“I’m not one to shirk engaging the discussion of a book but Iraq | Perspectives puts me in an unusual place. It is an important, memorable and arresting photobook, and for all these reasons I’m left rather without anything to say. This book is hard for me to talk about simply because the work speaks so extraordinarily well for itself. The images that are compact and succinct, presenting at once the literal and metaphorical. It is among the best representations of the day to day realities of our soldiers and the psychological boundaries keeping us from comprehending Iraq and this war.”

    “Lowy’s photographs of both daily life and the terror of warfare were taken through the windows of a Humvee and through military-issue night vision goggles. They provide a revealing perspective on what he describes as ‘the fear and desperation that is war.’”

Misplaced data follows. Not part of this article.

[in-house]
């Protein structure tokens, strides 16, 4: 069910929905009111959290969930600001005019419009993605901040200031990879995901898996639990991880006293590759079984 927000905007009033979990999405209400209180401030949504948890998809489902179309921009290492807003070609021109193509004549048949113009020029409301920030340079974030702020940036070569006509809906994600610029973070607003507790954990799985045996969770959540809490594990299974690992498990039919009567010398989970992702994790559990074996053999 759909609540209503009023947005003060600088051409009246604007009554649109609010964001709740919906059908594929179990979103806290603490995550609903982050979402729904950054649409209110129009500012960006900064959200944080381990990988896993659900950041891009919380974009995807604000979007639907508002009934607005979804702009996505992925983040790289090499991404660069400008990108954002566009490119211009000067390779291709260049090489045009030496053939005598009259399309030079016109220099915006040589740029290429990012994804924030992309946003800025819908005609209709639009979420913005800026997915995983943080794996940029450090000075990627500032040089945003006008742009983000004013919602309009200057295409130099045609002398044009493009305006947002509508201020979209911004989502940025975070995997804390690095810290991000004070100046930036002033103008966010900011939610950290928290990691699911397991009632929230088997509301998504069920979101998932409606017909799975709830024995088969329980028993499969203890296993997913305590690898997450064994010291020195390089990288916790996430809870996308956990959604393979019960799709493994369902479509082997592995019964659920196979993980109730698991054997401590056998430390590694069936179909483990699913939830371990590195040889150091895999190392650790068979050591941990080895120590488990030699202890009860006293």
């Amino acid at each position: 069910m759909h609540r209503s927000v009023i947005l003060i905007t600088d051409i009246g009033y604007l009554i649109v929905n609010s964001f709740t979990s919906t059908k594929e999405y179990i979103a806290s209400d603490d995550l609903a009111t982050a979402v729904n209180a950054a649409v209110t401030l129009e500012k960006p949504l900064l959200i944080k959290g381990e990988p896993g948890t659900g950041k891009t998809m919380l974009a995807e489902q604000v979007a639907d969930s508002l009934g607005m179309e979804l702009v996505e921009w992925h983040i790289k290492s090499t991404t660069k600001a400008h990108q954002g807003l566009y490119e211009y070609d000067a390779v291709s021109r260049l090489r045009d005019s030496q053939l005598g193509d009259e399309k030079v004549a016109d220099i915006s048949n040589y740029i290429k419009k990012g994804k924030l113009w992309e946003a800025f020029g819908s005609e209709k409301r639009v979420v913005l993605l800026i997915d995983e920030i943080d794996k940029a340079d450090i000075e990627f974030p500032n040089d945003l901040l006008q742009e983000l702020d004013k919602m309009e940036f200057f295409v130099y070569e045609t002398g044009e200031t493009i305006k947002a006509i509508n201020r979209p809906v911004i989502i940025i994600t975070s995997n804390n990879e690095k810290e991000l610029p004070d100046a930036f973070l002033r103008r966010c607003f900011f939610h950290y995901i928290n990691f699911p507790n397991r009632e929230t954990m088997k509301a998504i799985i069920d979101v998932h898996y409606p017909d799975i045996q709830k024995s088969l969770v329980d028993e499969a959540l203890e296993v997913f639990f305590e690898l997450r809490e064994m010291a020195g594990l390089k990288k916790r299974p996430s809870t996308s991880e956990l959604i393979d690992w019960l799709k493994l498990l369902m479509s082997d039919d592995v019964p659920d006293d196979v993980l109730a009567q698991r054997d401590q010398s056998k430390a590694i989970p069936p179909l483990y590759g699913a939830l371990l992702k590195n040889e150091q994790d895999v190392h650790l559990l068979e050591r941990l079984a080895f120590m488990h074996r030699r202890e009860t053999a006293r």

“The mediation inscribed in the image - the window frame, the night vision haze - positions us in relation to the scene. By representing the act of perception, by addressing the experience of observation as much as the observation of experiences, Lowy’s subject is both what the soldier sees and how the soldier sees. The pictures contain the clues and tools that encourage the audience to consider photojournalism as practice. Lowy’s frames do what all photography does, but they do it exceptionally well: they simultaneously invite us to look, and hold us in place.”

    “Whether looking out of armoured car windows or through green-tinted night-vision goggles, the military has little opportunity to connect with the local people or everyday life, as Lowy's shots make chillingly clear.”